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Yet another general election is looming, and you are probably tired of the never-ending elections and different twists and turns British politics keeps taking. Some of you may be politically active and therefore are campaigning for certain policies or parties.
Regardless, there are now officially five days left to register to vote. This blog will provide you with information on how to vote and why it's important that you do.
Why vote? (Voting Counts, 2019)
‘But surely, my one vote doesn’t make a difference?’
In 2017, According to votingcounts.org.uk (Voting Counts, 2019), 14.5 million eligible voters in the UK didn’t vote in the 2017 general election. The leading party by votes was the Conservatives with 13.6 million votes, followed by Labour with 12.9 million votes. That means there were more people who didn’t vote than those that voted for the Conservatives!
Likewise, if we look at the changeover of seats in some of the political parties, the Conservative Party lost 13 seats, the Labour Party gained 30 seats, the Liberal Democrats gained four seats, the Scottish National Party lost 21 seats and UKIP lost their only seat. All of this was determined through voters casting a vote.
For medical students in particular, there are so many reasons to vote. From how you want the NHS to look over the next few years, Brexit which could potentially affect the diversity of the medical profession (alongside all of the other reasons), to how you want your pension scheme to look going forward (English, 2019).
By voting, you’re supporting a candidate who will be able to represent your views in Parliament, and there are a variety of tools online which allow you to view the voting record of your current MP. While there are many ways to influence policy issues that take place in Parliament, voting is by far the quickest. Also, as young adults are most likely to change their vote in comparison to other demographic groups, a politician is more likely to vote towards a certain policy to subsequently win their support in future elections.
Even if the party that you voted for doesn’t win the seat in your constituency, there is still a reason to vote. And likewise, voting in a safe seat constituency will still make a difference. Political parties receive funding depending on their proportion on the number of overall votes, so ensuring your candidate reaches a certain threshold allows funding to be provided for future elections, or for work.
Another reason is that many important movements have fought to give you a vote. You've probably heard of the women’s suffrage movement, many of whom gave their lives to provide women with a vote. When it was first established 43% of eligible voters were women and, as such, women became a renewed source of political power as their votes could literally change the government.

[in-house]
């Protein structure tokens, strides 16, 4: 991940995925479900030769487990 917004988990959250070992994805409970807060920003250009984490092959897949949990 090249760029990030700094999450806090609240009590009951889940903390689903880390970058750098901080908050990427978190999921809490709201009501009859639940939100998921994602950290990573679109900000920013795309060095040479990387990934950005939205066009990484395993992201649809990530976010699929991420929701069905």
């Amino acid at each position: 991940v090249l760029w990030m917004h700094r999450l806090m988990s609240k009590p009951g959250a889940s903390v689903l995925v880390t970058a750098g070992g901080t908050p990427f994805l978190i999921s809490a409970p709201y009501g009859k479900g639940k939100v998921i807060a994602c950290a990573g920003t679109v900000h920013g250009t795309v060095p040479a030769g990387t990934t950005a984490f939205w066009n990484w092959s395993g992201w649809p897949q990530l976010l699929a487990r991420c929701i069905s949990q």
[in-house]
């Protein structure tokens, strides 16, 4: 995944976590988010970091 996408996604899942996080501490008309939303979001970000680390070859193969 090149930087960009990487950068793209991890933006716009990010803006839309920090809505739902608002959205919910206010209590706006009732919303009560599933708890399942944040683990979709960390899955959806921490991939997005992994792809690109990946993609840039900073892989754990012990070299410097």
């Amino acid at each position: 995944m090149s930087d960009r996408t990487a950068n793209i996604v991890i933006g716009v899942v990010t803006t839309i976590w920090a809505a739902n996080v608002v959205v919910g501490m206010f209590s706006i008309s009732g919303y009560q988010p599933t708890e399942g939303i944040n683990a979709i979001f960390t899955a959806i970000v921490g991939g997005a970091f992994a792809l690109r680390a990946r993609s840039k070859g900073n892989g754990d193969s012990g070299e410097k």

You may have been told to vote for a specific political party, but regardless of how you wish to vote it is of fundamental importance to do so. Even if you choose to spoil your vote (leaving it blank), this still has an effect, as these votes are still announced. If there is a sufficient number, this states a clear message that there is a group in that constituency who have no faith in those that ran.
Some key facts
Hopefully you have now been persuaded to vote. Below are some key facts and details about how to do so. The last general election took place on Thursday 8 June 2017, just over two years ago. Under the Fixed-term Parliaments Act 2011, elections are scheduled every five years, but Parliament can be dissolved earlier if the House of Commons votes by a majority of two-thirds to do so.
The general election
The next general election will be held on the Thursday 12 December 2019 and polling booths are open between 7am and 10pm. On Wednesday 6 November 2019 there was the formal dissolution (end) of the current Parliament.
To vote in the 2019 general election, an eligible voter who wishes to vote in person must be registered to vote by midnight on 26 November 2019. You can register to vote here: https://www.gov.uk/register-to-vote
An eligible voter who wishes to submit a postal vote must be registered to vote by 5pm on 26 November if in England, Scotland or Wales, or 5pm on 21 November if in Northern Ireland. This doesn’t mean you have to vote by these deadlines, you just need to register to submit a postal vote.
As a student, you are entitled to register at home/non-term-time address AND at your term-time address but you can only vote in ONE constituency.
For example, a student who lives in Oxford East but studies in Belfast East may register to vote in both of these constituencies. They must only vote in one. If they wish to submit a postal vote and are planning to vote in Belfast East, this must be registered by 5pm on 21 November.
To be eligible, you must be:
All of these conditions must apply in order to be eligible.
English, P., 2019. Voting as a student. [Online] Available at: https://peterenglish.blogspot.com/2019/11/voting-as-student.html?fbclid=IwAR2kAkx7uQQAil7cMV1gqMQb_MQ2bCJvkL6xPEWy2p1YM3BDEfPmbc8i0Ls [Accessed 12 November 2019].
Voting Counts, 2019. Why Should I Vote in the General Election?. [Online] Available at: https://votingcounts.org.uk/why-should-you-vote-html [Accessed 11 November 2019].
Gurdas Singh is co-chair of the medical students committee
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